Homeschool Changes

As many of you know, last year my daughter used the amazing boxed curriculum from BookShark and while we really loved the ease of use and the seriously cool resources we received, this year we decided to switch things up and follow Kat where she wanted to go.

I’m not sure if we made the right decision, but I’m learning that in life there is only one decision to make. We fool ourselves into thinking there is another way to go. What we choose is always THE way to go and it’s all okay.

For our homeschool, we don’t label everything as math, science, social studies, etc, but our local school district does, so, for the sake of documentation, we use these labels often.

Here’s how we lay things out:

  • Natural world
  • Understanding and Using Numbers
  • People of the World: Past and Present
  • Be Creative!
  • Reading: independent and read alouds
  • Emotional Intelligence
  • Word Exploration: most often this falls under reading in the form of reflection

Natural World

As I said, this time around, we decided to follow Kat where she wanted to go. She is a self-proclaimed “nerd when it comes to Earth,” and said she really wants to learn more about the Earth, so together we did some research and decided on the REAL Science Odyssey Earth & Environment Study from PandiaPress.

Earth Spheres Model she built from this unit of study
What I love about it:
  • Cost! It was $28 for the electronic version. Note: if you make copies as I did, be prepared. There are 300 pages or so.
  • Ease of use. Everything is laid out for two days a week so you can have a lot of flexibility for learning.
  • Secular and based on scientific facts.
  • Intended for kids ages 6-11, which makes it awesome for adjusting to your child’s individual needs.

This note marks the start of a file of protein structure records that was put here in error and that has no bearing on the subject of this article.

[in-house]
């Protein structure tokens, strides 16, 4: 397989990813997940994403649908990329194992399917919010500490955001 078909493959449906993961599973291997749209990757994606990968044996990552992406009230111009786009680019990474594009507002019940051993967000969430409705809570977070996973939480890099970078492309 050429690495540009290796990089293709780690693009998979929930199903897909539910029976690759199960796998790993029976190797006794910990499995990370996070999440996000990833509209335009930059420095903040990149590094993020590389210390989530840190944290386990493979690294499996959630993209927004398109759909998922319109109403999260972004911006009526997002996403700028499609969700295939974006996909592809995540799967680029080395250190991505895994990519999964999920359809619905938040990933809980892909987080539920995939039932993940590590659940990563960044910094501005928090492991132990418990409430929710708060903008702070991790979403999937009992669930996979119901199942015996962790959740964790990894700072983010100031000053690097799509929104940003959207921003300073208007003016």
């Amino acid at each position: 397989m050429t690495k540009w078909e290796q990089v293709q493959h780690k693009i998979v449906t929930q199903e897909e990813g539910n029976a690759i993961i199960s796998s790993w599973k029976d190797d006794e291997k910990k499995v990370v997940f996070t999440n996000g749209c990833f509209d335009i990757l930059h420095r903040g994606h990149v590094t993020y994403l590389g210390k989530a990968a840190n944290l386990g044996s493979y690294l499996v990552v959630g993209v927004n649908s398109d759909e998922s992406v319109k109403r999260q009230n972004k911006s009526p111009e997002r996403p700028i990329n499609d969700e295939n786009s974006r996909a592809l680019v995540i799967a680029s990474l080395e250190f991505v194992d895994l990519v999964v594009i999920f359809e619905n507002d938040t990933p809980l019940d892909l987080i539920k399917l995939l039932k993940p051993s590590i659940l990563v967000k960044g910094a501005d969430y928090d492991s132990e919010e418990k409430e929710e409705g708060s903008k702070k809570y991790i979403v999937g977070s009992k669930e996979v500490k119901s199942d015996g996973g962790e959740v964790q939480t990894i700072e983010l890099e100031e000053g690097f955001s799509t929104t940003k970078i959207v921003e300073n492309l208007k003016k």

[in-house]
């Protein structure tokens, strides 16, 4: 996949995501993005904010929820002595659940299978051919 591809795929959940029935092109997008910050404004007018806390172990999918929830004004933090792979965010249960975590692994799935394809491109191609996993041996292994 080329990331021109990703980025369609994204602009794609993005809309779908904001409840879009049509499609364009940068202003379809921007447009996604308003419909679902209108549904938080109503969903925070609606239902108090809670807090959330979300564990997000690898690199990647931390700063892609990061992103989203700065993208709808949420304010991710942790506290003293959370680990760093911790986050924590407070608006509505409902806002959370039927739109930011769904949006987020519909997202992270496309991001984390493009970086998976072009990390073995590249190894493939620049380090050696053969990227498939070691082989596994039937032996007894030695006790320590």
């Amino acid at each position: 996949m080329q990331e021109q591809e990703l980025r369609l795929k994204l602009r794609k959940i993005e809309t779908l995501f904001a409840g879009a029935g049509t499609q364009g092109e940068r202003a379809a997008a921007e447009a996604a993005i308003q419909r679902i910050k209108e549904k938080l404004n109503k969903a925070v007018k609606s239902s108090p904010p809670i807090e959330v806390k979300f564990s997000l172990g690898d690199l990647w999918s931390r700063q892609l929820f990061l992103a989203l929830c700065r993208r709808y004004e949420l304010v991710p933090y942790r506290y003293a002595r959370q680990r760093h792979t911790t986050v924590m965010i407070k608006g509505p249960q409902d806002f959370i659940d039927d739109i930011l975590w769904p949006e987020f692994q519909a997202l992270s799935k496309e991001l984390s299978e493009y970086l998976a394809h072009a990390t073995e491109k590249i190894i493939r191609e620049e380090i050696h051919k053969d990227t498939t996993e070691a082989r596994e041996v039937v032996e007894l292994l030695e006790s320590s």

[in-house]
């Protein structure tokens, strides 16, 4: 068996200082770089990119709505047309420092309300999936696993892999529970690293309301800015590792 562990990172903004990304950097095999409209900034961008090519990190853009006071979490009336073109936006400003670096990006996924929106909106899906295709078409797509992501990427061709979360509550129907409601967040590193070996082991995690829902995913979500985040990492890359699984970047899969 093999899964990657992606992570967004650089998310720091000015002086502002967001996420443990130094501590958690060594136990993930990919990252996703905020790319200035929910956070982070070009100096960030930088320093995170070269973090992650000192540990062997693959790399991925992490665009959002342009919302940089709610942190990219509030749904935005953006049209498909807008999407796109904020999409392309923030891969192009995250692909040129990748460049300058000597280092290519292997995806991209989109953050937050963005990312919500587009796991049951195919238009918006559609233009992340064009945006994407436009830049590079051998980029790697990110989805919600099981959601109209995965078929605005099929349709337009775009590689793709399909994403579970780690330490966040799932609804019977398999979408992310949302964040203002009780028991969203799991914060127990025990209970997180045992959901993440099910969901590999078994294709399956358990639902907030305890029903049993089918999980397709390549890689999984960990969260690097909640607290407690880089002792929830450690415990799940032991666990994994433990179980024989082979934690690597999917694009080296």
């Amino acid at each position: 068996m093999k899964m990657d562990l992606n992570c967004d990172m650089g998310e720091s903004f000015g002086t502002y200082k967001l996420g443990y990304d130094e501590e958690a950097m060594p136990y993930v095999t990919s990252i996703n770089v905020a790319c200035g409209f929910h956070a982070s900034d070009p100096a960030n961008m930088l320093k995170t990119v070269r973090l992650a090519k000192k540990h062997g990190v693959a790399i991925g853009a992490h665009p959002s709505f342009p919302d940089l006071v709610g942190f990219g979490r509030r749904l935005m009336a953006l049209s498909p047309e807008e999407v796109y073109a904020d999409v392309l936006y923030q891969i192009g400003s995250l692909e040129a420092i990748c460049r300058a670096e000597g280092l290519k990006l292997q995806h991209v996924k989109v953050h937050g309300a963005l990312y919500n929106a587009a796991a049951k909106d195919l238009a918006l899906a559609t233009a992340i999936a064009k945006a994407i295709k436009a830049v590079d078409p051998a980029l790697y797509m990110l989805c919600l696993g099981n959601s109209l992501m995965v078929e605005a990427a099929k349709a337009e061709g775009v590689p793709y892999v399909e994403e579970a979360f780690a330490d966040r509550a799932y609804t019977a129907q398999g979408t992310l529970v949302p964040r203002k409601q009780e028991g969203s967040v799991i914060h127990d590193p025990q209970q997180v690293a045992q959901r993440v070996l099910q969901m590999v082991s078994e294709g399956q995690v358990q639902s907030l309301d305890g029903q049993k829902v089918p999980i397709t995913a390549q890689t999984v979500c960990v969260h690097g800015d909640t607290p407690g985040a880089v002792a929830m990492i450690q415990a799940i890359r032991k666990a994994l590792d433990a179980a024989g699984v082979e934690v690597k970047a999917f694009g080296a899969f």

Cons:

  • You’ll need extra materials for this program. You can shop around for the best prices.

Understanding & Using Numbers

  • For this, we’re sticking with Saxon Math and moving up to Level 2 (2nd grade), because it’s a format she’s used to and she has the manipulatives from Level 1 on-hand already.
  • Other ideas:
  • Math Challenges on the whiteboard
  • Math Dice Game
  • Cooking and baking
  • Budgeting her allowance

Pros:
  • Concise instructional manual
  • Forward and back progress to add in new material while reviewing older material
Cons:
  • She sometimes gets bored with the tedious & “unnecessary” activities, such as always doing the date and day of the week, & having to make drawings for the math problems. You can differentiate this for your child though based on need.

People of the World: Past & Present

This year, we decided to learn more about American government and civics.

Because these are heavy subjects even for adults, we decided to go with a fun and super informative book series from The Tuttle Twins. Many of these books are based on larger, important works by authors such as John Taylor Gatto, Ayn Rand, and many others.

Pros:

  • Fun to read
  • Great illustrations
  • Perfect for ages 5-11
  • Simplified without being dumbed-down

Cons:

  • Libertarian in nature
  • May not be considered suitable to those who are more of the Democratic Socialist group.

Be Creative!

Anything goes here, as long as she’s having fun and creating, all is well.

Emotional Intelligence:

  • We are using materials from Generational Mindful and every Tuesday, we take time to pick an emotion card and discuss that card & emotion.
  • 52 Lists for Happiness Journal: each Tuesday, Kat journals based on a writing prompt in this journal.
  • Pros:
    • We get to take time each week to connect, discuss feelings, and reflect
    Cons:
    • May seem limiting to some families, but could easily be adjusted to a schedule that best suits each family.

    Reading:

    Pros:
    • Variety! From novels to periodicals, to online sources, the sky is the limit
    • Child-led choices
    • Free books from the library!
    Cons:
    • Plan ahead, if you want the reading to correspond with other areas of study
    • Additional cost of Highlights Magazine

    Writing:

    • Journaling
    • Scientific observations
    • Texts
    • Chats in online games
    • Writing letters to friends and family
    • Storyboards

    While this took more time to compile than opening a boxed curriculum and organizing the materials, I’m excited about the fact that my daughter had such a huge part in choosing everything for her own learning. To me, that’s everything.

    We’ll see how it goes and I’ll be sure to post plates here and on Instagram as well.

    Nail then, be well!

    Xoxo

    Resa

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